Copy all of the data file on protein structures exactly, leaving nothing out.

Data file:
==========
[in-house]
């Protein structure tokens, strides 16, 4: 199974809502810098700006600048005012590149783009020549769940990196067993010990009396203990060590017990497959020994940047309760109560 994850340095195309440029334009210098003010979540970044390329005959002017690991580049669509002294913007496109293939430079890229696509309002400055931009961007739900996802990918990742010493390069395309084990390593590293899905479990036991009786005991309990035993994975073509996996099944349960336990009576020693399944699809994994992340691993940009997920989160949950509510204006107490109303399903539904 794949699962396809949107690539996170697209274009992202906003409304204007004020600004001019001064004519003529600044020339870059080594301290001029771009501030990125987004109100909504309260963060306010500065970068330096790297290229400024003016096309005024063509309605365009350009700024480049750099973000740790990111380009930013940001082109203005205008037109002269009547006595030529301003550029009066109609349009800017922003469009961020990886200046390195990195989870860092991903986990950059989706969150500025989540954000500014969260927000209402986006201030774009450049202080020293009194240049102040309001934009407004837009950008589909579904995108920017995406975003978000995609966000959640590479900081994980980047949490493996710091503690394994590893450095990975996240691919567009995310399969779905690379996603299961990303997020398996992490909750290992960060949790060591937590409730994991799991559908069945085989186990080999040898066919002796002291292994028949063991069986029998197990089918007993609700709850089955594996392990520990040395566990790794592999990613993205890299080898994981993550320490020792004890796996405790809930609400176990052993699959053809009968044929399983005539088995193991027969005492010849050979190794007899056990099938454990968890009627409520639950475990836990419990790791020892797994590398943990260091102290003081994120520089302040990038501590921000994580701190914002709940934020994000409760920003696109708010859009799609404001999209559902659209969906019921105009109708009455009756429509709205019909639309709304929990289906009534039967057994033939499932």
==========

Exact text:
[in-house]
């Protein structure tokens, strides 16, 4: 199974809502810098700006600048005012590149783009020549769940990196067993010990009396203990060590017990497959020994940047309760109560 994850340095195309440029334009210098003010979540970044390329005959002017690991580049669509002294913007496109293939430079890229696509309002400055931009961007739900996802990918990742010493390069395309084990390593590293899905479990036991009786005991309990035993994975073509996996099944349960336990009576020693399944699809994994992340691993940009997920989160949950509510204006107490109303399903539904 794949699962396809949107690539996170697209274009992202906003409304204007004020600004001019001064004519003529600044020339870059080594301290001029771009501030990125987004109100909504309260963060306010500065970068330096790297290229400024003016096309005024063509309605365009350009700024480049750099973000740790990111380009930013940001082109203005205008037109002269009547006595030529301003550029009066109609349009800017922003469009961020990886200046390195990195989870860092991903986990950059989706969150500025989540954000500014969260927000209402986006201030774009450049202080020293009194240049102040309001934009407004837009950008589909579904995108920017995406975003978000995609966000959640590479900081994980980047949490493996710091503690394994590893450095990975996240691919567009995310399969779905690379996603299961990303997020398996992490909750290992960060949790060591937590409730994991799991559908069945085989186990080999040898066919002796002291292994028949063991069986029998197990089918007993609700709850089955594996392990520990040395566990790794592999990613993205890299080898994981993550320490020792004890796996405790809930609400176990052993699959053809009968044929399983005539088995193991027969005492010849050979190794007899056990099938454990968890009627409520639950475990836990419990790791020892797994590398943990260091102290003081994120520089302040990038501590921000994580701190914002709940934020994000409760920003696109708010859009799609404001999209559902659209969906019921105009109708009455009756429509709205019909639309709304929990289906009534039967057994033939499932």